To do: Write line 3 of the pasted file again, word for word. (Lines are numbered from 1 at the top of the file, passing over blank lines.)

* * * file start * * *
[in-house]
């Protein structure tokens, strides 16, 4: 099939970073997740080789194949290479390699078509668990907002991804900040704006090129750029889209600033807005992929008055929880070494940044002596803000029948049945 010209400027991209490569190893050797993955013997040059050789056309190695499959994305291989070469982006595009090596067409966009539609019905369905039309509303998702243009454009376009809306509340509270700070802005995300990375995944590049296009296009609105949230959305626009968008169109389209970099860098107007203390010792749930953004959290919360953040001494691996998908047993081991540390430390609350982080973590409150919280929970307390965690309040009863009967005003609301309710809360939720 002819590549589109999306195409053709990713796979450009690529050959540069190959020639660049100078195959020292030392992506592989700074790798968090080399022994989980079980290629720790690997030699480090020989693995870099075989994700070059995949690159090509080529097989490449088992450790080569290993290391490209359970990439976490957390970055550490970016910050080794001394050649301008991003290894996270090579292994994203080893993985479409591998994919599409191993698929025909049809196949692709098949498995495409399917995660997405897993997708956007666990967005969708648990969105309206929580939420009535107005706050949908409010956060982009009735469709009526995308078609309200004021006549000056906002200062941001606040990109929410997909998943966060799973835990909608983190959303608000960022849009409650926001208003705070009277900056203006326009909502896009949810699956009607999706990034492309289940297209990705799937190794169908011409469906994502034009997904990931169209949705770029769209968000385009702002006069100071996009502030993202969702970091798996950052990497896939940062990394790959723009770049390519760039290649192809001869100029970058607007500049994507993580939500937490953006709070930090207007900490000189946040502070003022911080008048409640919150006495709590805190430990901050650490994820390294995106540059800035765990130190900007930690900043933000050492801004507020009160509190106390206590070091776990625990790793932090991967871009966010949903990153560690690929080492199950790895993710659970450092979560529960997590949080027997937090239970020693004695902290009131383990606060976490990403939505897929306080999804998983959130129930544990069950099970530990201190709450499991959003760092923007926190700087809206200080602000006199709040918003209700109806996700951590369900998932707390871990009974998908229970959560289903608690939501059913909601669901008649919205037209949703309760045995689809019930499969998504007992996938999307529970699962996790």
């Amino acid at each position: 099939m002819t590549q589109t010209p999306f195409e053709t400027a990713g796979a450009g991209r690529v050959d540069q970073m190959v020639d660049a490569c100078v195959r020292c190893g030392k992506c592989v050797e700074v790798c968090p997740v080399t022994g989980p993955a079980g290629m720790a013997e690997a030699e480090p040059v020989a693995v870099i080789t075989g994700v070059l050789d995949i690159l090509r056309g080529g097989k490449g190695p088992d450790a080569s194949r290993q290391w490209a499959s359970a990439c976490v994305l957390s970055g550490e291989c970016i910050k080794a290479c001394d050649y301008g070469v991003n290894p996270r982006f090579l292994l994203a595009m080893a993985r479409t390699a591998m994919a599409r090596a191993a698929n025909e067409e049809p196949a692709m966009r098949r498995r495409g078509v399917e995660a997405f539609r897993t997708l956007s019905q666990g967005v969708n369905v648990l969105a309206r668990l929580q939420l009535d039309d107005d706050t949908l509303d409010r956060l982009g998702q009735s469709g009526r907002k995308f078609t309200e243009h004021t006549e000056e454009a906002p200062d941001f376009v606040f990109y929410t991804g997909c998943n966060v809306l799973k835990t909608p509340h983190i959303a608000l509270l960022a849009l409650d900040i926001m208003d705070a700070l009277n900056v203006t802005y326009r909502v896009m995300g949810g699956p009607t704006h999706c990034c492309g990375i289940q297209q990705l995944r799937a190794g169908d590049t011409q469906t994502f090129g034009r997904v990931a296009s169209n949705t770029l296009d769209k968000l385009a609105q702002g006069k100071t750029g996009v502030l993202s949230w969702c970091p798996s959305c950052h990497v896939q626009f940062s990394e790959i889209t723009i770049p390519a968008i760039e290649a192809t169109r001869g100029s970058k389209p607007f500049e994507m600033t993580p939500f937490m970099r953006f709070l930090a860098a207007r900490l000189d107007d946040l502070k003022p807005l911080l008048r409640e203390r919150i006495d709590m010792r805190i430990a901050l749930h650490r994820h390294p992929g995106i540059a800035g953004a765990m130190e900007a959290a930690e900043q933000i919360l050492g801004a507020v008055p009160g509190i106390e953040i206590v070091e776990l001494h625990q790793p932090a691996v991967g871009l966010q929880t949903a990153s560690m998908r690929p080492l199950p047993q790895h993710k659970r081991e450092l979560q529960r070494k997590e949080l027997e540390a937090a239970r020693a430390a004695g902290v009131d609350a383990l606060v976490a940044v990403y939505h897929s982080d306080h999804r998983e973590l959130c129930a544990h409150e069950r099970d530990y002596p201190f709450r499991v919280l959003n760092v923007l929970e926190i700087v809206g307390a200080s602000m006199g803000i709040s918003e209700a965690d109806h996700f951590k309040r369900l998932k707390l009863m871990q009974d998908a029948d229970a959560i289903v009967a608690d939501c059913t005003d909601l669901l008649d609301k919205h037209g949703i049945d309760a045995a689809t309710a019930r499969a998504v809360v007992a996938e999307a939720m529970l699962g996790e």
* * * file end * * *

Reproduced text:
């Amino acid at each position: 099939m002819t590549q589109t010209p999306f195409e053709t400027a990713g796979a450009g991209r690529v050959d540069q970073m190959v020639d660049a490569c100078v195959r020292c190893g030392k992506c592989v050797e700074v790798c968090p997740v080399t022994g989980p993955a079980g290629m720790a013997e690997a030699e480090p040059v020989a693995v870099i080789t075989g994700v070059l050789d995949i690159l090509r056309g080529g097989k490449g190695p088992d450790a080569s194949r290993q290391w490209a499959s359970a990439c976490v994305l957390s970055g550490e291989c970016i910050k080794a290479c001394d050649y301008g070469v991003n290894p996270r982006f090579l292994l994203a595009m080893a993985r479409t390699a591998m994919a599409r090596a191993a698929n025909e067409e049809p196949a692709m966009r098949r498995r495409g078509v399917e995660a997405f539609r897993t997708l956007s019905q666990g967005v969708n369905v648990l969105a309206r668990l929580q939420l009535d039309d107005d706050t949908l509303d409010r956060l982009g998702q009735s469709g009526r907002k995308f078609t309200e243009h004021t006549e000056e454009a906002p200062d941001f376009v606040f990109y929410t991804g997909c998943n966060v809306l799973k835990t909608p509340h983190i959303a608000l509270l960022a849009l409650d900040i926001m208003d705070a700070l009277n900056v203006t802005y326009r909502v896009m995300g949810g699956p009607t704006h999706c990034c492309g990375i289940q297209q990705l995944r799937a190794g169908d590049t011409q469906t994502f090129g034009r997904v990931a296009s169209n949705t770029l296009d769209k968000l385009a609105q702002g006069k100071t750029g996009v502030l993202s949230w969702c970091p798996s959305c950052h990497v896939q626009f940062s990394e790959i889209t723009i770049p390519a968008i760039e290649a192809t169109r001869g100029s970058k389209p607007f500049e994507m600033t993580p939500f937490m970099r953006f709070l930090a860098a207007r900490l000189d107007d946040l502070k003022p807005l911080l008048r409640e203390r919150i006495d709590m010792r805190i430990a901050l749930h650490r994820h390294p992929g995106i540059a800035g953004a765990m130190e900007a959290a930690e900043q933000i919360l050492g801004a507020v008055p009160g509190i106390e953040i206590v070091e776990l001494h625990q790793p932090a691996v991967g871009l966010q929880t949903a990153s560690m998908r690929p080492l199950p047993q790895h993710k659970r081991e450092l979560q529960r070494k997590e949080l027997e540390a937090a239970r020693a430390a004695g902290v009131d609350a383990l606060v976490a940044v990403y939505h897929s982080d306080h999804r998983e973590l959130c129930a544990h409150e069950r099970d530990y002596p201190f709450r499991v919280l959003n760092v923007l929970e926190i700087v809206g307390a200080s602000m006199g803000i709040s918003e209700a965690d109806h996700f951590k309040r369900l998932k707390l009863m871990q009974d998908a029948d229970a959560i289903v009967a608690d939501c059913t005003d909601l669901l008649d609301k919205h037209g949703i049945d309760a045995a689809t309710a019930r499969a998504v809360v007992a996938e999307a939720m529970l699962g996790e």